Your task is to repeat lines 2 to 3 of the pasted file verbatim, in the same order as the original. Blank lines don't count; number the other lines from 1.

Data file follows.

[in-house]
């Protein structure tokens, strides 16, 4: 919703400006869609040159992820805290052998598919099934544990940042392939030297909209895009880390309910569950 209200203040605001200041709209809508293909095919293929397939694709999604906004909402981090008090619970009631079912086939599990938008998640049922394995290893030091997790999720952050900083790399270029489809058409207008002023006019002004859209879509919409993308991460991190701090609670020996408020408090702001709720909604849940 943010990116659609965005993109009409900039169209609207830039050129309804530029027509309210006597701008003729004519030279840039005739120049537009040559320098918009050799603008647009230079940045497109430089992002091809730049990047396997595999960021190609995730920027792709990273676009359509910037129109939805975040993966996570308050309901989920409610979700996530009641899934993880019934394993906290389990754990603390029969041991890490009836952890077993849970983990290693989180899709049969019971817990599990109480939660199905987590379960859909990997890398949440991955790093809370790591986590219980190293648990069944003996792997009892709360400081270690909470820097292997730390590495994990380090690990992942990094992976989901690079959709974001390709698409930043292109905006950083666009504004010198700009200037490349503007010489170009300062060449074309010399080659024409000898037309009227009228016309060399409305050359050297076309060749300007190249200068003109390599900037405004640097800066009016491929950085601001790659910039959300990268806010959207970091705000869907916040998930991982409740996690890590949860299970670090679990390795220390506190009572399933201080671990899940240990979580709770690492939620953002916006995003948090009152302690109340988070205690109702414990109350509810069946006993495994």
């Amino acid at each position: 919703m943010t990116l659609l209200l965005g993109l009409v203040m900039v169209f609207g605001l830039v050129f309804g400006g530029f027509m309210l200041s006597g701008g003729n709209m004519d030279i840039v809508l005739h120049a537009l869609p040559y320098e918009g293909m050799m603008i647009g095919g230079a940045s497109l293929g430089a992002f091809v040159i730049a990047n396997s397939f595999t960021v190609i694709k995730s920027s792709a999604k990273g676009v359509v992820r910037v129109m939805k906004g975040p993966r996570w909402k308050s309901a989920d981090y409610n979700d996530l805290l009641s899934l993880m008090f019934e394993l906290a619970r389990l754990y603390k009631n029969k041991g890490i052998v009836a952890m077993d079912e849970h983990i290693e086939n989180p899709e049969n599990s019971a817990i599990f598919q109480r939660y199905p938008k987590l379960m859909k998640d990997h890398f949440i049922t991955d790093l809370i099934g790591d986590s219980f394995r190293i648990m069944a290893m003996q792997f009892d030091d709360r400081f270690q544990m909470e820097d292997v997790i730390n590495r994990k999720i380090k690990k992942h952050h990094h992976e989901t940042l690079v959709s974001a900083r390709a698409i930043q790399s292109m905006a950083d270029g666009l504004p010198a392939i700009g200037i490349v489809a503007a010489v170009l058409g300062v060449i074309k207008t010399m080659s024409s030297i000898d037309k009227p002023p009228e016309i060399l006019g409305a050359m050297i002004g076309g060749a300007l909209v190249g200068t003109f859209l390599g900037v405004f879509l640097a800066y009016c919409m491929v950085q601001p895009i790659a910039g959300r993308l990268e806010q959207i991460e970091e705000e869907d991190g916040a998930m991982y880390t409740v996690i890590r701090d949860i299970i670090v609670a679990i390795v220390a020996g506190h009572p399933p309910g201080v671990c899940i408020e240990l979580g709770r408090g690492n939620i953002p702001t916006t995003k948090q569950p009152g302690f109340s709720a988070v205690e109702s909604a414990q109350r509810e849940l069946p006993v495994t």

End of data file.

């Protein structure tokens, strides 16, 4: 919703400006869609040159992820805290052998598919099934544990940042392939030297909209895009880390309910569950 209200203040605001200041709209809508293909095919293929397939694709999604906004909402981090008090619970009631079912086939599990938008998640049922394995290893030091997790999720952050900083790399270029489809058409207008002023006019002004859209879509919409993308991460991190701090609670020996408020408090702001709720909604849940 943010990116659609965005993109009409900039169209609207830039050129309804530029027509309210006597701008003729004519030279840039005739120049537009040559320098918009050799603008647009230079940045497109430089992002091809730049990047396997595999960021190609995730920027792709990273676009359509910037129109939805975040993966996570308050309901989920409610979700996530009641899934993880019934394993906290389990754990603390029969041991890490009836952890077993849970983990290693989180899709049969019971817990599990109480939660199905987590379960859909990997890398949440991955790093809370790591986590219980190293648990069944003996792997009892709360400081270690909470820097292997730390590495994990380090690990992942990094992976989901690079959709974001390709698409930043292109905006950083666009504004010198700009200037490349503007010489170009300062060449074309010399080659024409000898037309009227009228016309060399409305050359050297076309060749300007190249200068003109390599900037405004640097800066009016491929950085601001790659910039959300990268806010959207970091705000869907916040998930991982409740996690890590949860299970670090679990390795220390506190009572399933201080671990899940240990979580709770690492939620953002916006995003948090009152302690109340988070205690109702414990109350509810069946006993495994």
């Amino acid at each position: 919703m943010t990116l659609l209200l965005g993109l009409v203040m900039v169209f609207g605001l830039v050129f309804g400006g530029f027509m309210l200041s006597g701008g003729n709209m004519d030279i840039v809508l005739h120049a537009l869609p040559y320098e918009g293909m050799m603008i647009g095919g230079a940045s497109l293929g430089a992002f091809v040159i730049a990047n396997s397939f595999t960021v190609i694709k995730s920027s792709a999604k990273g676009v359509v992820r910037v129109m939805k906004g975040p993966r996570w909402k308050s309901a989920d981090y409610n979700d996530l805290l009641s899934l993880m008090f019934e394993l906290a619970r389990l754990y603390k009631n029969k041991g890490i052998v009836a952890m077993d079912e849970h983990i290693e086939n989180p899709e049969n599990s019971a817990i599990f598919q109480r939660y199905p938008k987590l379960m859909k998640d990997h890398f949440i049922t991955d790093l809370i099934g790591d986590s219980f394995r190293i648990m069944a290893m003996q792997f009892d030091d709360r400081f270690q544990m909470e820097d292997v997790i730390n590495r994990k999720i380090k690990k992942h952050h990094h992976e989901t940042l690079v959709s974001a900083r390709a698409i930043q790399s292109m905006a950083d270029g666009l504004p010198a392939i700009g200037i490349v489809a503007a010489v170009l058409g300062v060449i074309k207008t010399m080659s024409s030297i000898d037309k009227p002023p009228e016309i060399l006019g409305a050359m050297i002004g076309g060749a300007l909209v190249g200068t003109f859209l390599g900037v405004f879509l640097a800066y009016c919409m491929v950085q601001p895009i790659a910039g959300r993308l990268e806010q959207i991460e970091e705000e869907d991190g916040a998930m991982y880390t409740v996690i890590r701090d949860i299970i670090v609670a679990i390795v220390a020996g506190h009572p399933p309910g201080v671990c899940i408020e240990l979580g709770r408090g690492n939620i953002p702001t916006t995003k948090q569950p009152g302690f109340s709720a988070v205690e109702s909604a414990q109350r509810e849940l069946p006993v495994t």